April 27, 2017

Endurance Chronicles: The Power of Devastation

Endurance Chronicles are guest posts from readers that have endured hardships and struggles on their road to success. I’ll post them periodically so that we can all be inspired. If you have an endurance chronicle you would like to share, please send it on to jarie at enduranceleader dot com.

This endurance chronicle is by Stacy Hess of positivePR.

Endurance is not just the ability to bear a hard thing, but to turn it into glory. ~ William Barclay

Before I decided to go into business with my two partners, I asked myself, “What’s the worst possible thing that could happen?” Never did I imagine that the answer to that question would come to fruition.

But it did.

On a breezy LA night, I had a gut feeling that I should go to the office and when my friend and I arrived, we found that everything was in boxes and my two business partners were headed out.

The moment was surreal. I felt dizzy and nauseous. My head spun, my heart raced and everything happened in slow motion.

I had put everything I had, financially and emotionally, into the business. I felt my world crashing down around me – all stability gone. My friend took me home where I sat with my elbows on my knees and my head in my hands in utter fear and disbelief. Eventually, she put me to bed and I sobbed until, mercifully, I fell into a troubled sleep.

Against my will, morning came. I pulled the covers over my head and pressed my body as far down into the mattress as I could, hoping it would swallow me. I couldn’t even imagine getting out of bed as the events of the previous night came flooding back into my brain and my heart once again raced. I thought that if I could just go back to sleep, if I could just sink back into the bliss of unconsciousness, possibly for eternity, somehow things would be better.

But I have a dog. And dogs have to go outside to pee regardless of how utterly devastated their human may be. So I credit Oliver with forcing me to get out of bed that first day. I credit Oliver with forcing me to take the first crucial step.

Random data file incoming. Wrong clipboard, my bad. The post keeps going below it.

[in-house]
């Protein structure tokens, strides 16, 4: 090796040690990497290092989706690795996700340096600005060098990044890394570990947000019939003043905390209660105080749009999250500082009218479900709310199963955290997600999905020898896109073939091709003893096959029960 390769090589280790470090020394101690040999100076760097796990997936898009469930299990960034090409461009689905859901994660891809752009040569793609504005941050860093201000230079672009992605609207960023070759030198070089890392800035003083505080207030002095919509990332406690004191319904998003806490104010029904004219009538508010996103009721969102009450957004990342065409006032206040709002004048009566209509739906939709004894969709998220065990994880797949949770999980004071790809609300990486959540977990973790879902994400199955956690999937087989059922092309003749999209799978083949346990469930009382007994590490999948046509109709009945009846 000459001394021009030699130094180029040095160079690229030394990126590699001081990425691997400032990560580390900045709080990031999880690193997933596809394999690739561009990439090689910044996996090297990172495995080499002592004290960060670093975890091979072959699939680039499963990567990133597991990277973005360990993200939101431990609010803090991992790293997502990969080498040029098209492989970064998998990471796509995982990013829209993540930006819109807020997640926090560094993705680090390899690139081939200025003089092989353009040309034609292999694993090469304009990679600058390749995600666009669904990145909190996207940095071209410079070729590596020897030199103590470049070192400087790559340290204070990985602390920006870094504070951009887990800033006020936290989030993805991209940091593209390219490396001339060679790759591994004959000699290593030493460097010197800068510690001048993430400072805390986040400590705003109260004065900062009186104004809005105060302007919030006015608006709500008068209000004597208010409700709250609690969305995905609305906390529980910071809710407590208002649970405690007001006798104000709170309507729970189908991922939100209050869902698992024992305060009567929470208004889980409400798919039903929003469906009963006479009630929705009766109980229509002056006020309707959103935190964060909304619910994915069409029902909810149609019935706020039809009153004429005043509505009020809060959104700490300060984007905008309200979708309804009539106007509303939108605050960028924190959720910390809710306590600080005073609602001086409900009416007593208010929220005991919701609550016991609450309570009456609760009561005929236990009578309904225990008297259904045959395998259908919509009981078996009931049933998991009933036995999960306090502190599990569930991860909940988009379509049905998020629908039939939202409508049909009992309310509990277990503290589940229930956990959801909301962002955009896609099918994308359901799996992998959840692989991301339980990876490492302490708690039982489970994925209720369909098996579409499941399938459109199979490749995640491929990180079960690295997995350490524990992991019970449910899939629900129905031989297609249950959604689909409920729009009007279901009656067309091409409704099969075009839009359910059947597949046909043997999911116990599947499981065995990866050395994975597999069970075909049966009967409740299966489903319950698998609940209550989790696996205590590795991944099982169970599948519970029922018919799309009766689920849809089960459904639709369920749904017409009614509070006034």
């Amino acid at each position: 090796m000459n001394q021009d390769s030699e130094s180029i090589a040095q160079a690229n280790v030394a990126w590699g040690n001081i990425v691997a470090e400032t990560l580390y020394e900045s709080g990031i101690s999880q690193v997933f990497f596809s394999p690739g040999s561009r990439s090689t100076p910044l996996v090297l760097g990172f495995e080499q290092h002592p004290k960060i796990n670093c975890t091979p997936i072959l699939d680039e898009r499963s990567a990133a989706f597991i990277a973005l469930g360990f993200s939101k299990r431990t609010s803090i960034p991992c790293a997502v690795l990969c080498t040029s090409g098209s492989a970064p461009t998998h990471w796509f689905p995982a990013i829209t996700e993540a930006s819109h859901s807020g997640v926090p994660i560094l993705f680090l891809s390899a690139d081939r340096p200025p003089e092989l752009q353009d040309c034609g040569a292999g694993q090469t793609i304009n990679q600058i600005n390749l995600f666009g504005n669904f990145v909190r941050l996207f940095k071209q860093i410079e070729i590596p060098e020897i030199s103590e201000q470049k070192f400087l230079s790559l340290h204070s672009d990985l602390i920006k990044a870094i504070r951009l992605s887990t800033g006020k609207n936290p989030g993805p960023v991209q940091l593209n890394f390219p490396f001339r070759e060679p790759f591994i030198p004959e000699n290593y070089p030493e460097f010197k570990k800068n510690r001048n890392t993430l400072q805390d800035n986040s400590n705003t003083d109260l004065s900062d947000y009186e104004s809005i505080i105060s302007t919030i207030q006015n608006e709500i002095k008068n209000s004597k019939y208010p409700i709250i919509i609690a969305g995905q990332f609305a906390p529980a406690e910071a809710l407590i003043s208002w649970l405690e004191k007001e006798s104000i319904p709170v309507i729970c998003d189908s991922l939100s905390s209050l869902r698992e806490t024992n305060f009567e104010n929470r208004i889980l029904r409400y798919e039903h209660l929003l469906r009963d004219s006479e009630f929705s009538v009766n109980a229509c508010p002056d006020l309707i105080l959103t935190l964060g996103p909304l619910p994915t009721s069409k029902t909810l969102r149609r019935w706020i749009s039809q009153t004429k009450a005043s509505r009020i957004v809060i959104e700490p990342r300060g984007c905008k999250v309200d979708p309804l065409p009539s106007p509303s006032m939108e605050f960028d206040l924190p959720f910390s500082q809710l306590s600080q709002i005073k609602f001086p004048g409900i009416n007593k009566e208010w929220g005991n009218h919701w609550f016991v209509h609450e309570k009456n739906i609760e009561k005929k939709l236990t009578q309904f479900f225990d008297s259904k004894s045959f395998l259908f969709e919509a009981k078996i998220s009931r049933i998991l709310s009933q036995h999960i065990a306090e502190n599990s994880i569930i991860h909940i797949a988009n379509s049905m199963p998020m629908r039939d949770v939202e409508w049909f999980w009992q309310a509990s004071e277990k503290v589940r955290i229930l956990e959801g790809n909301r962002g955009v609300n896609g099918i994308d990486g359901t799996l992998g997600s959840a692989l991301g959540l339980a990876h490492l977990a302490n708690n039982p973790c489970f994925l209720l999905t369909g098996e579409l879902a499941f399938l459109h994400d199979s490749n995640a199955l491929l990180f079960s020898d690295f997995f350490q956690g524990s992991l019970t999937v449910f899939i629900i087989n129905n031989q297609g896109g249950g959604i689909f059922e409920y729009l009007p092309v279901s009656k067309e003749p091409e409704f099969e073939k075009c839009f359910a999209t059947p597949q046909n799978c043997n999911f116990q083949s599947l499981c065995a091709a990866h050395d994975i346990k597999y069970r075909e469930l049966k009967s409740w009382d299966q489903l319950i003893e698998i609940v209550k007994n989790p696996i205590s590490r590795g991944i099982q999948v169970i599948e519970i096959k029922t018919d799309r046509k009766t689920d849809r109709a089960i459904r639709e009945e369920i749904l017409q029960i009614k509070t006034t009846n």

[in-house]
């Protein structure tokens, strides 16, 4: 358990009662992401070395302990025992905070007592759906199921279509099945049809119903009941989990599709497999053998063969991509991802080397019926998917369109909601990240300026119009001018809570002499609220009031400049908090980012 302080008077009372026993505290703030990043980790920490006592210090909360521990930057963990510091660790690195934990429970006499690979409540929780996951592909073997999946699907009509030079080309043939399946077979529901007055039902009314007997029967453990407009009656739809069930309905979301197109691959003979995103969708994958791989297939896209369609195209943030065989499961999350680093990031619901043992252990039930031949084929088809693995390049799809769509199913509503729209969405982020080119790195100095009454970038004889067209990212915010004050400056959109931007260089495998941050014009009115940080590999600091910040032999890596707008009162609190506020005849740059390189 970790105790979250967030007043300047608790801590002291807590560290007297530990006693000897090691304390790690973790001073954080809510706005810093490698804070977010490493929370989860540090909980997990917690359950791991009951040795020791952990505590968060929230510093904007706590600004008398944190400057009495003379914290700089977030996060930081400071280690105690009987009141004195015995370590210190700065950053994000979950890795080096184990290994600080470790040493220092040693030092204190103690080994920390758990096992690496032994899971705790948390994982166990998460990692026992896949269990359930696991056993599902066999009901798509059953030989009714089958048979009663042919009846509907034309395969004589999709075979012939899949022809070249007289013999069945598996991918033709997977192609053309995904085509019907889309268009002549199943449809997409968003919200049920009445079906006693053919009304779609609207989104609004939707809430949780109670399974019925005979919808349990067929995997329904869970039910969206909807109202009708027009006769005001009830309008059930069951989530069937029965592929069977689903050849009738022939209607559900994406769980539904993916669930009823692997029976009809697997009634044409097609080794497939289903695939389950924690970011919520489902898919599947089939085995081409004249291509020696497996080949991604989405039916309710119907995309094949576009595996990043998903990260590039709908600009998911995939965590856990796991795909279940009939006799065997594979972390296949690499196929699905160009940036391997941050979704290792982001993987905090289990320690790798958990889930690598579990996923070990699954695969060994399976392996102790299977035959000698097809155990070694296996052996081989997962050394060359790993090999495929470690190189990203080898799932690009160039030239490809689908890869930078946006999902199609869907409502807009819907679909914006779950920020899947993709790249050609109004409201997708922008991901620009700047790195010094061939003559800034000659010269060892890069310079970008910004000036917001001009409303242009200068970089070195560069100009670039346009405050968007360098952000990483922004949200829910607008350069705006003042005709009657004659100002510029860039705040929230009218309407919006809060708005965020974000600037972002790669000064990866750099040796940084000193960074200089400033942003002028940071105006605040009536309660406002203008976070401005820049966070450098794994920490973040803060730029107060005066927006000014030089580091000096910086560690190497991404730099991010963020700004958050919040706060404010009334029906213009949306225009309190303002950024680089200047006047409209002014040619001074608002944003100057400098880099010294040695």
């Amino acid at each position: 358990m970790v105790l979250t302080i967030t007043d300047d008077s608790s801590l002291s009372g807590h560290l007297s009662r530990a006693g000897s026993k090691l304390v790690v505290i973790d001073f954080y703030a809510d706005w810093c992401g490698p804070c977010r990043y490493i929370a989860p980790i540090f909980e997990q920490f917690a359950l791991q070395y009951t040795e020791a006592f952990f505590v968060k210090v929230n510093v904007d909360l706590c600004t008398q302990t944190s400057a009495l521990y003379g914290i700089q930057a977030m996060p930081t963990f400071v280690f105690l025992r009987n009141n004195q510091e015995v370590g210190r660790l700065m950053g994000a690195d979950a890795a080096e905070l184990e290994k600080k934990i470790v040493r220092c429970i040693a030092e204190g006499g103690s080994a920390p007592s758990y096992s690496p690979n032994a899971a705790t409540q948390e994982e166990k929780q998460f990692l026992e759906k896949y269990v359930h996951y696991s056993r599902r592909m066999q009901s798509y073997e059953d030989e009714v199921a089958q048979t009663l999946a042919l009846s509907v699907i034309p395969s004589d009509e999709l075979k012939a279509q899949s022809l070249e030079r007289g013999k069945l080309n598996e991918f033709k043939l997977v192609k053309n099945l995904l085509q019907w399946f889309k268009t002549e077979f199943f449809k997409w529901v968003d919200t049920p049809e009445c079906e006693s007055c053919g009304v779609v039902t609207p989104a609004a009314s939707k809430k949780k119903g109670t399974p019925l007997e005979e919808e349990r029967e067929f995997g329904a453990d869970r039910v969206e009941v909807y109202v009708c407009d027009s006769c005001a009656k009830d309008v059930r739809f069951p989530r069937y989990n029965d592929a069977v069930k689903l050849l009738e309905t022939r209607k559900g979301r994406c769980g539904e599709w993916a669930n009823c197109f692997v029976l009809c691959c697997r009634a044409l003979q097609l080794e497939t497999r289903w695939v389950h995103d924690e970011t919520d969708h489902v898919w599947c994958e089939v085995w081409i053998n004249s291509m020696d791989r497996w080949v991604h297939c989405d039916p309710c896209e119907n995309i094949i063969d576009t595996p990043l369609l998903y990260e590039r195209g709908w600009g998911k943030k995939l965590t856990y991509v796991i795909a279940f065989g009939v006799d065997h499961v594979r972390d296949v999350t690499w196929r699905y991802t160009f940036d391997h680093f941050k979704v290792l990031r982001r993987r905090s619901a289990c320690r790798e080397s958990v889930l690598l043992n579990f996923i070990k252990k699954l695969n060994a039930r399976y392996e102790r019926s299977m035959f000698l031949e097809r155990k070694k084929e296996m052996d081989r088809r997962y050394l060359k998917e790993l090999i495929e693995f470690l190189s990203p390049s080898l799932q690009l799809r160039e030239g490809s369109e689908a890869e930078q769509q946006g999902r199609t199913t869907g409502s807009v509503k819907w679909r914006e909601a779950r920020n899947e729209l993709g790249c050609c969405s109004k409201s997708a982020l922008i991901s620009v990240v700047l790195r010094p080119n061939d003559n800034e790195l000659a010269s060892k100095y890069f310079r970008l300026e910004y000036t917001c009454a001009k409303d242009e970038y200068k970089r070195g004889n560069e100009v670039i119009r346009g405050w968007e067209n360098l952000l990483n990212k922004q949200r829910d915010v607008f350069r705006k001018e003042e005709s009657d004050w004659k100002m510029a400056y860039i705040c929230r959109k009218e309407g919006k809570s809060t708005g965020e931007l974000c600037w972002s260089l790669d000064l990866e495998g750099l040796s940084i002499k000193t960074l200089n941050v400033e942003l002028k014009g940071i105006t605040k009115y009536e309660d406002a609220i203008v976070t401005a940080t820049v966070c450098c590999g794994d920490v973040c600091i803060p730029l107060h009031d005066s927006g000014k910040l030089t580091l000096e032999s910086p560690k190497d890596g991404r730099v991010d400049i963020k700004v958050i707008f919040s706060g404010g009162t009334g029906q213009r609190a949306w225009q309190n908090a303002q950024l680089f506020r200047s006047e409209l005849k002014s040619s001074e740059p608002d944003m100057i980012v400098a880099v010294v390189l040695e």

That day, and every day for several months to come, I simply began with getting out of bed and taking Oliver outside. Next, I fed him. Then I made coffee. That got me through the first 30 minutes of the day and the way I saw it, I only had another 14 or 15 hours to go – 28 or 30 half hours to get through one at a time with each one being an accomplishment that encouraged me to make it through the next one.

I was no stranger to endurance, having competed in triathlons and 100-mile bike races for the past several years. Every triathlon was just a quick swim, a nice bike ride and a little run – no big deal. Every 100-mile bike race was just five 20-mile training rides in a row. My athletic endeavors had taught me to break seemingly insurmountable activities into bite-sized pieces that felt manageable rather than intimidating. Instinctively, I fell into this pattern with getting through each day, and it worked.

When it all began, I had no idea where I was going to get money to pay my rent or to buy food. So I went to a friend’s restaurant and offered to do their PR for them in exchange for meals. I called my parents and told them what happened. They began to send me care packages of powdered mashed potatoes and Kraft macaroni and cheese every week. Food problem solved!

But I had to find work because I had to be able to pay my rent, so I called up a filmmaker I’d met at Sundance earlier that month. When we met, he told me he only had $500, which was nowhere near the firm’s standard monthly fee, so we amicably parted ways. But now, $500 was a whole lot closer to keeping a roof over my head (and Oliver’s head) than I presently was, so I rang him up and he became my first client. We met the next day, and with checkbook in hand, he said, “What’s your company’s name? To whom shall I make out the check?”

I stared at him blankly because I didn’t actually HAVE a company, much less a company name.

Uh…” I began.

How about Positive PR?” he asked. “I think that is the perfect name for your firm because you are such a positive person and it’s reflected in the PR work you do.”

And that is how positivePR came to be, nearly four years ago – exactly one week after I walked in on my business partners walking out on me.

Since then, my company has worked on award-winning films, grown to be a team of six amazing people, and turns a profit. It hasn’t been easy. And it was a test of endurance and a testament to the strength of the human spirit every step of the way.

I’m really proud of what we’ve built at positivePR and I shall be eternally grateful to those business partners of mine for thrusting me unexpectedly into what was the most awful experience of my life because it led me to find the courage to endure and ultimately create something amazing and rewarding.

If it weren’t for my world crashing down around me, I never would have known my own mettle and I certainly wouldn’t be doing work today that has the power to help others endure and change the world in their own way.